Cancer screening recommendations for organ transplant recipients are inconsistent across international clinical practice guidelines, according to a new study.
Cancer screening recommendations for organ transplant recipients are inconsistent across international clinical practice guidelines, according to a study published in the American Journal of Transplantation.
“Given the limited available evidence for cancer screening in solid organ transplant recipients, most recommendations generally parallel the guidelines available for the general population,” wrote study author Nancy Baxter, MD, PhD, of the Institute of Health Policy at the University of Toronto in Canada, and colleagues.
Cancer screening is important for organ transplant recipients as this population is at higher risk of developing and dying of cancer compared to the general population.
“Although early cancer diagnosis may improve cancer outcomes in this population,” the authors wrote, “the reduced life expectancy and multiple comorbidities that exist in solid organ transplant recipients make cancer screening controversial.”
The authors identified 13 international clinical practice guidelines that included cancer screening recommendations-five of the guidelines analyzed were for kidney transplants, three focused on liver transplants, and one focused on heart transplants.
Only transplant experts-and not oncologists, primary care physicians, or public health experts-were involved in authoring the screening recommendations found among the guidelines analyzed.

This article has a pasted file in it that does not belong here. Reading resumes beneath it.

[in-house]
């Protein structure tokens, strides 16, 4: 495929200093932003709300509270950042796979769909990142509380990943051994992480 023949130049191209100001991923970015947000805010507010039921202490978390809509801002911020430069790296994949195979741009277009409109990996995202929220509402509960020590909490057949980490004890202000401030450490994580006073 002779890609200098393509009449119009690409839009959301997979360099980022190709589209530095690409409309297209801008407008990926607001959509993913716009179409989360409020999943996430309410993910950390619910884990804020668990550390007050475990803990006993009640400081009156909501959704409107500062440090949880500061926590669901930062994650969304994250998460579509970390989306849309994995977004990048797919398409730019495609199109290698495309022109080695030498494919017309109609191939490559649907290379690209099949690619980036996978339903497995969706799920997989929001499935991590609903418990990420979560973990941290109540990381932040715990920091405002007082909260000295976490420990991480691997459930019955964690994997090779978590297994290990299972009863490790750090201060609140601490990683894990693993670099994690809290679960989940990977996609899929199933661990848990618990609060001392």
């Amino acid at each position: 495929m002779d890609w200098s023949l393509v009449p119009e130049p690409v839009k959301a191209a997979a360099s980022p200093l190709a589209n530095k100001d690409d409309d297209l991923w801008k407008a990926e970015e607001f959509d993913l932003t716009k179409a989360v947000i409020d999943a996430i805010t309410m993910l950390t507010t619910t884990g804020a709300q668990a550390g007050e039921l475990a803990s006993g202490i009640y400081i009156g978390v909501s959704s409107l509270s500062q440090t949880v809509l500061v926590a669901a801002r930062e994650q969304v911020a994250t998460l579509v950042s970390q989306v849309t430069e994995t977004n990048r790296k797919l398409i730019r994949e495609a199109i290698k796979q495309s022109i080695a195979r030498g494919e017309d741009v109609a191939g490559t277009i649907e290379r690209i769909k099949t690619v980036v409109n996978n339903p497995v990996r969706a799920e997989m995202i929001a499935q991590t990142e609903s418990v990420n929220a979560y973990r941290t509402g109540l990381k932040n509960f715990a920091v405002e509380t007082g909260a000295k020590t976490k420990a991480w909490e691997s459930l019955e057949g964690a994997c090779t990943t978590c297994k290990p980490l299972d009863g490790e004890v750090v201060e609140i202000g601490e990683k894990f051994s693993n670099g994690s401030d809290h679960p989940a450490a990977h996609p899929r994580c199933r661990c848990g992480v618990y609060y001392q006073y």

Among the 13 guidelines, screening for skin cancer was most frequently recommended (10 guidelines), followed by cervical cancer (8), prostate cancer (7), and breast cancer (6).
“More studies are required to inform cancer screening recommendations in solid organ transplant recipients, and guideline development should involve transplant patients, oncologists, and cancer screening specialists,” concluded the authors.
According to a statement by Baxter, none of the cancer screening guidelines were based on clinical trial data, and that trials are unlikely to occur given that the overall transplant patient population is relatively small.
In a prior published analysis, Baxter and colleagues showed that those who receive an organ transplant are three times more likely to die of cancer compared to non-organ recipients, the leading cause of death among those who receive a transplant.
“Transplant recipients should be aware they have a heightened risk of developing and dying from cancer and should advocate with their health-care providers to be screened for cancer,” said Baxter, in the statement. “Even though transplant recipients often have other serious medical conditions that could shorten their life expectancy, they also need to be screened for cancer to ensure early detection.”